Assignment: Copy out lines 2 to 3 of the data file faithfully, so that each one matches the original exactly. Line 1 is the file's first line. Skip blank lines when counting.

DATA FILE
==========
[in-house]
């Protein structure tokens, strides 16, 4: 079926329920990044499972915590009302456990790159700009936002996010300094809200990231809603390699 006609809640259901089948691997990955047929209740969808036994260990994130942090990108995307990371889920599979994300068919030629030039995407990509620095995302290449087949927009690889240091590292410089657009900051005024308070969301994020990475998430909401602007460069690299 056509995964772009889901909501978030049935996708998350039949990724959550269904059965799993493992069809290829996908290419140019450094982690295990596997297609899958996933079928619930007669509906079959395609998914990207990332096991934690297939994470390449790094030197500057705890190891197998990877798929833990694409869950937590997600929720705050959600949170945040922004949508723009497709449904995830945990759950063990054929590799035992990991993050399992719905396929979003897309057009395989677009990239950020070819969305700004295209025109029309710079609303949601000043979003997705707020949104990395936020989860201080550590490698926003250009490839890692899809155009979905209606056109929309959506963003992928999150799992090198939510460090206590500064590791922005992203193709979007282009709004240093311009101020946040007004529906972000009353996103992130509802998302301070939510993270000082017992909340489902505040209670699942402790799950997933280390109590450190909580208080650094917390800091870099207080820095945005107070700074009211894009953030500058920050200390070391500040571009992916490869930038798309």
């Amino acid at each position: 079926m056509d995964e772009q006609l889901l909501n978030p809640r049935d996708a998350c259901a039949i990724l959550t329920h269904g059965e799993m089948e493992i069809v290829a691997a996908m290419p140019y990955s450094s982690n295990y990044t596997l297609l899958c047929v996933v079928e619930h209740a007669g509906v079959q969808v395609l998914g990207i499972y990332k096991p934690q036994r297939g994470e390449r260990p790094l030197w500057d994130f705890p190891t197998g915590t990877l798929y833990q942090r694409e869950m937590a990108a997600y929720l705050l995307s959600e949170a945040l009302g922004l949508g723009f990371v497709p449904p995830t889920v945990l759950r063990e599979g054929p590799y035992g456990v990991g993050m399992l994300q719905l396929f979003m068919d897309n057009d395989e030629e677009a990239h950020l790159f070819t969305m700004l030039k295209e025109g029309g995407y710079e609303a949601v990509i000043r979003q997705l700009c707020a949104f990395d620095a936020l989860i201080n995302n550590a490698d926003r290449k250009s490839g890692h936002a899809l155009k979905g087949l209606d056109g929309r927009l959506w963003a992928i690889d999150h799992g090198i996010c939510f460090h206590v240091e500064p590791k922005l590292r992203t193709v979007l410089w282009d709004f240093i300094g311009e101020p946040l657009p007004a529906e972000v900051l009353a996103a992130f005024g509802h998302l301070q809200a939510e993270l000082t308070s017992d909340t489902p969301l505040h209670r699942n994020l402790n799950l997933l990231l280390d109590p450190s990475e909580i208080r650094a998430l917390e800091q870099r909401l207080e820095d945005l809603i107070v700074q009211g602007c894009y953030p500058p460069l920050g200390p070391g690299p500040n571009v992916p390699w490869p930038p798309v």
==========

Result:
């Protein structure tokens, strides 16, 4: 079926329920990044499972915590009302456990790159700009936002996010300094809200990231809603390699 006609809640259901089948691997990955047929209740969808036994260990994130942090990108995307990371889920599979994300068919030629030039995407990509620095995302290449087949927009690889240091590292410089657009900051005024308070969301994020990475998430909401602007460069690299 056509995964772009889901909501978030049935996708998350039949990724959550269904059965799993493992069809290829996908290419140019450094982690295990596997297609899958996933079928619930007669509906079959395609998914990207990332096991934690297939994470390449790094030197500057705890190891197998990877798929833990694409869950937590997600929720705050959600949170945040922004949508723009497709449904995830945990759950063990054929590799035992990991993050399992719905396929979003897309057009395989677009990239950020070819969305700004295209025109029309710079609303949601000043979003997705707020949104990395936020989860201080550590490698926003250009490839890692899809155009979905209606056109929309959506963003992928999150799992090198939510460090206590500064590791922005992203193709979007282009709004240093311009101020946040007004529906972000009353996103992130509802998302301070939510993270000082017992909340489902505040209670699942402790799950997933280390109590450190909580208080650094917390800091870099207080820095945005107070700074009211894009953030500058920050200390070391500040571009992916490869930038798309």
């Amino acid at each position: 079926m056509d995964e772009q006609l889901l909501n978030p809640r049935d996708a998350c259901a039949i990724l959550t329920h269904g059965e799993m089948e493992i069809v290829a691997a996908m290419p140019y990955s450094s982690n295990y990044t596997l297609l899958c047929v996933v079928e619930h209740a007669g509906v079959q969808v395609l998914g990207i499972y990332k096991p934690q036994r297939g994470e390449r260990p790094l030197w500057d994130f705890p190891t197998g915590t990877l798929y833990q942090r694409e869950m937590a990108a997600y929720l705050l995307s959600e949170a945040l009302g922004l949508g723009f990371v497709p449904p995830t889920v945990l759950r063990e599979g054929p590799y035992g456990v990991g993050m399992l994300q719905l396929f979003m068919d897309n057009d395989e030629e677009a990239h950020l790159f070819t969305m700004l030039k295209e025109g029309g995407y710079e609303a949601v990509i000043r979003q997705l700009c707020a949104f990395d620095a936020l989860i201080n995302n550590a490698d926003r290449k250009s490839g890692h936002a899809l155009k979905g087949l209606d056109g929309r927009l959506w963003a992928i690889d999150h799992g090198i996010c939510f460090h206590v240091e500064p590791k922005l590292r992203t193709v979007l410089w282009d709004f240093i300094g311009e101020p946040l657009p007004a529906e972000v900051l009353a996103a992130f005024g509802h998302l301070q809200a939510e993270l000082t308070s017992d909340t489902p969301l505040h209670r699942n994020l402790n799950l997933l990231l280390d109590p450190s990475e909580i208080r650094a998430l917390e800091q870099r909401l207080e820095d945005l809603i107070v700074q009211g602007c894009y953030p500058p460069l920050g200390p070391g690299p500040n571009v992916p390699w490869p930038p798309v």